This brings me to house #2 Christina and Carlos

Using the screws that Kade and Winnie’s school purchased (Escuela Canyon Meadows), by collecting recyclables, we put together another house. Each of the kids helped, by screwing the hinges to the doors and windows. At first it seemed odd that we were building a house for a couple with no kids, but then we dug deeper to get Christina’s story and it became clear.  Christina 25 and Carlos 28 lived with their mother in a little lean-to shack built beside the house of her mom. Carlos works in a factory hauling bags of sugar cane. They had a child 3 years ago, but two years ago he choked and died. She has been trying to have another child since then and is unable to. It is time like that when I hear these stories that I feel so blessed to be born in Canada. I also can’t help but think what I would do in that situation? Would the St John’s ambulance training would come in handy, or would I just freeze with fear?  Christina is so ecstatic to have a house to call her own. She is taking great pride in keeping it up and I think that Tomisita is training her to take over her “job” as Director because every time we come to visit, she always yells at her , “Christina, let’s go!!” (In Spanish of course)  
Stuart & Trent with Tomasita

Also Christina lives in a different part of San Antonio then the other families we have been building for. Usually it is Stuart and Trent, our 4-man local crew, and maybe if we are lucky a couple of other men. At Christina’s house, there were about 15 young men that came out to help. It was amazing to see the community come together and help each other. This week we are building in that area again, and about 20 men showed up to help. I really hope that this pattern continues so that even when we are gone, we can send money for a house and know that it will be built by a community together with the 4 fantastic men that are part of our crew.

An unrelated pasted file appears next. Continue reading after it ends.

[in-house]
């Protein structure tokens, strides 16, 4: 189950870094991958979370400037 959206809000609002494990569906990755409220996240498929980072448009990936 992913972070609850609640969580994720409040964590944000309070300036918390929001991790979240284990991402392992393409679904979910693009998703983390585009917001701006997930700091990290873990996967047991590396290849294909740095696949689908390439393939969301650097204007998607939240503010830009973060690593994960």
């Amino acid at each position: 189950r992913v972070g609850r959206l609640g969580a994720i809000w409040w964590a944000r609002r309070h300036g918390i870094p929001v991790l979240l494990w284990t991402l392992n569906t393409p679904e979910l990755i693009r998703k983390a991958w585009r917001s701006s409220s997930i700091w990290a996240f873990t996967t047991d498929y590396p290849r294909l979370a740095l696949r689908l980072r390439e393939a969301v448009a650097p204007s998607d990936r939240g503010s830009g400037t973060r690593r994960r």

Speaking of which, we are getting a little low on our funds for projects and would like to keep our crew employed building two houses a week. If you find it in your heart to help us and the community we are working in out, PLEASE click on the "Donate Here" button on the side of this webpage and specify PROJECTS when donating. A house costs $2700 to build and every little bit counts. Thank you so much for your support emotionally, spiritually and financially.

*a special thank you to Kerrie for taking most of the pictures and a special hello to all of Laura Martin's co-workers. We appreciate you keeping up with our lives!!

1 comment:

  1. Love the updates...Kingdom life happens in the middle of the ordinary - thanks for the reminder.